Remark 1. (1) If (unit matrix), then is reduced to the set of -statistically convergent sequences which can be further reduced to lacunary statistical convergence and -statistical convergence for particular choice of the matrix .
(2) If matrix, then is reduced to the set of statistically -summable sequences.
(3) If matrix, then is reduced to the set of statistically -summable sequences.
(4) If matrix and are defined by then is reduced to the set of statistically -summable sequences, where is a sequence of nonnegative numbers, such that and
(5) If matrix and are defined by where , then is reduced to the set of statistically -summable sequences.
(6) If a sequence is convergent, then it is -statistically -summable, since converges and has -density zero, but not conversely.
(7) The spaces ,,, and are not comparable, even if .
(8) If a sequence is -summable, then it is -statistically -summable.
(9) If a sequence is bounded and -statistically convergent, then it is -summable and hence statistically -summable (, see Theorem 2.1) and -statistically -summable but not conversely.
Example 2. (1) Let us define , , and by
Here , , , and , but is -statistically -summable to , since . On the other hand we can see that is -summable and hence is -statistically -summable, -statistically -summable, -statistically convergent, and statistically -summable.
Let denote the linear space of all real-valued functions defined on . Let be the space of all functions continuous on . We know that is a Banach space with norm
We denote by the space of all -periodic functions which is a Banach space with
Theorem I. Let be a sequence of positive linear operators from into . Then , for all if and only if , for , where ,, and .
Theorem II. Let be a sequence of positive linear operators from into . Then , for all if and only if , for , where ,, and .
We write for , and we say that is a positive operator if for all .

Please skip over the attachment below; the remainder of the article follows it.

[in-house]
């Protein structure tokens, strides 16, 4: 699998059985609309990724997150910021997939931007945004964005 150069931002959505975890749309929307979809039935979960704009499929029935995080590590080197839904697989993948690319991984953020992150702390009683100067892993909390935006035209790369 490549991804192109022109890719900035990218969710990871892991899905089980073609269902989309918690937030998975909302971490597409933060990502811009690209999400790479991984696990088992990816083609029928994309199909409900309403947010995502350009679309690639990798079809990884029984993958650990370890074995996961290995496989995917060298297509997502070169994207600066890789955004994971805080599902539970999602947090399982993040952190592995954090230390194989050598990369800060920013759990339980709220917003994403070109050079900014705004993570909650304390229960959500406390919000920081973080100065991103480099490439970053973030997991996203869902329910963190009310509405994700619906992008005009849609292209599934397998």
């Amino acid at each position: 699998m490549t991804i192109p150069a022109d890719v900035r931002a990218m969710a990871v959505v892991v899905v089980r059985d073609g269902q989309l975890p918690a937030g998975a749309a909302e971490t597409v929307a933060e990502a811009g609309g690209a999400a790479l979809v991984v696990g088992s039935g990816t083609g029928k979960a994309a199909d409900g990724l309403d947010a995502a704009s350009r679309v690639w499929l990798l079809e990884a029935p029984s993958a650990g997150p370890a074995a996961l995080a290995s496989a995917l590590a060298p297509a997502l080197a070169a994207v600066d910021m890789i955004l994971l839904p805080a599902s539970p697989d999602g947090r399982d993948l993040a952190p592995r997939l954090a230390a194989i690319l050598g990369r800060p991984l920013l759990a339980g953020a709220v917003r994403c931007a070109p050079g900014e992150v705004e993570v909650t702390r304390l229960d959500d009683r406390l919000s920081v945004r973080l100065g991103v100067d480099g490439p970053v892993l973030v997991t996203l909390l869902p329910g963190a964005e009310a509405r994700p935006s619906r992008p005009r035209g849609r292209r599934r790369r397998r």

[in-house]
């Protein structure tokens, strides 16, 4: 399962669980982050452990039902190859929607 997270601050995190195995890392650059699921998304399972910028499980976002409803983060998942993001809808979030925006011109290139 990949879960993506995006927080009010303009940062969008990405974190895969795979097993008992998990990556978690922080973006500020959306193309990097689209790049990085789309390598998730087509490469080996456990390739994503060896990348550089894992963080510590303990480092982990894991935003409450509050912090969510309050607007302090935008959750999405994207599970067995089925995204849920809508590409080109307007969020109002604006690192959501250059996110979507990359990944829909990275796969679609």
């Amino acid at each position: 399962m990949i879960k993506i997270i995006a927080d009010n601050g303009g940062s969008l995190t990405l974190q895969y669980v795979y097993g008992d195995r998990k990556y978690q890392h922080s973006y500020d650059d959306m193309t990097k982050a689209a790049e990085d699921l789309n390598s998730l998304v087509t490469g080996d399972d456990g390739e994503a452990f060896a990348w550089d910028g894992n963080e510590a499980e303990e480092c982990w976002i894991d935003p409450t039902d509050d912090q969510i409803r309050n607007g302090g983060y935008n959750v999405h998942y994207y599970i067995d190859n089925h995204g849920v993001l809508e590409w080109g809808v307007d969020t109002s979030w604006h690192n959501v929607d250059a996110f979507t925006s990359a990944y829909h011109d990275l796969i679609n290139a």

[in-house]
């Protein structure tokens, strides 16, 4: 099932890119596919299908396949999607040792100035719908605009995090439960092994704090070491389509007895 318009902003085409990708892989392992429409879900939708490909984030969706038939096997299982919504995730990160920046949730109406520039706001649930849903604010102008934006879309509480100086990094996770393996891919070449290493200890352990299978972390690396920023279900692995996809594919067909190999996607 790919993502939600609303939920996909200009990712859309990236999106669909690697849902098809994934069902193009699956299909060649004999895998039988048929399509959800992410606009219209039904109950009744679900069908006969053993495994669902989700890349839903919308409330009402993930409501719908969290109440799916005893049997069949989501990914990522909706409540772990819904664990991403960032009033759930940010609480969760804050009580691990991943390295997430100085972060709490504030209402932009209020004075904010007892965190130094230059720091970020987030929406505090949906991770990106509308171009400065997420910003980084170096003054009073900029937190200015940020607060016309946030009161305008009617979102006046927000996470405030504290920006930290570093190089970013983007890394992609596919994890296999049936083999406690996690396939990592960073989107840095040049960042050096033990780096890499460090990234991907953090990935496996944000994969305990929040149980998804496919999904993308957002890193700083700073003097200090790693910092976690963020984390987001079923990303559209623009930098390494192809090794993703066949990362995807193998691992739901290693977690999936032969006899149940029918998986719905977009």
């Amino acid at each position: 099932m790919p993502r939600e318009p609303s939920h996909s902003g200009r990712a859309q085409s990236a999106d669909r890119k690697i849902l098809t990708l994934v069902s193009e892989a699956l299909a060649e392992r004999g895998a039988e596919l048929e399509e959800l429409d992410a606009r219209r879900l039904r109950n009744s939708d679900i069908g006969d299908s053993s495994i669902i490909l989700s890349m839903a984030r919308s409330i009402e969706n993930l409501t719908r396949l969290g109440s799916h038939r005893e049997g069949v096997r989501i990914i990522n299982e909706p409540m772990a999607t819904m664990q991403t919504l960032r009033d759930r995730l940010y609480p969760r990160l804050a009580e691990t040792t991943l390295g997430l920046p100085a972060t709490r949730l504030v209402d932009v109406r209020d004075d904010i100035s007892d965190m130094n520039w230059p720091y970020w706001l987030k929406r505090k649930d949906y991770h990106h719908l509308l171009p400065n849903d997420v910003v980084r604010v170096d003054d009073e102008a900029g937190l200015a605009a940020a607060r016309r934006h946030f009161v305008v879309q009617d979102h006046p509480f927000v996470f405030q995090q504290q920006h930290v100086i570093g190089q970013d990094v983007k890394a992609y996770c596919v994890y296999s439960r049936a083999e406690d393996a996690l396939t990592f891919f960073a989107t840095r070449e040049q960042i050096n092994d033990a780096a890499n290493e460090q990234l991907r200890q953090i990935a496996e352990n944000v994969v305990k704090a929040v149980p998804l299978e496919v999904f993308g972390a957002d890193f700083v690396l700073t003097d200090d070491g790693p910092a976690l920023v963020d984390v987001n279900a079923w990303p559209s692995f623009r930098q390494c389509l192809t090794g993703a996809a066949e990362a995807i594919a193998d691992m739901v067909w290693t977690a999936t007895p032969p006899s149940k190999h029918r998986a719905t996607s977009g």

The following result was studied by Duman  which is -statistical analogue of Theorem II.
Theorem A. Let be a nonnegative regular matrix, and let be a sequence of positive linear operators from into . Then for all if and only if
Recently, Karakuş and Demirci  proved Theorem II for statistical -summability.
Theorem B. Let be a nonnegative regular matrix, and let be a sequence of positive linear operators from into . Then for all if and only if
Several mathematicians have worked on extending or generalizing the Korovkin's theorems in many ways and to several settings, including function spaces, abstract Banach lattices, Banach algebras, and Banach spaces. This theory is very useful in real analysis, functional analysis, harmonic analysis, measure theory, probability theory, summability theory, and partial differential equations. But the foremost applications are concerned with constructive approximation theory which uses it as a valuable tool. Even today, the development of Korovkin-type approximation theory is far frombeingcomplete. Note that the first and the second theorems of Korovkin are actually equivalent to the algebraic and the trigonometric version, respectively, of the classical Weierstrass approximation theorem . Recently, such type of approximation theorems has been proved by many authors by using the concept of statistical convergence and its variants, for example, [20–28]. Further Korovkin type approximation theorems for functions of two variables are proved in [29–32]. In [29, 33] authors have used the concept of almost convergence. In this paper, we prove Korovkin second theorem by applying the notion of -statistical -summability. We give here an example to justify that our result is stronger than Theorems II, A, and B. We also study the rate of -statistical -summability of a sequence of positive linear operators defined from into .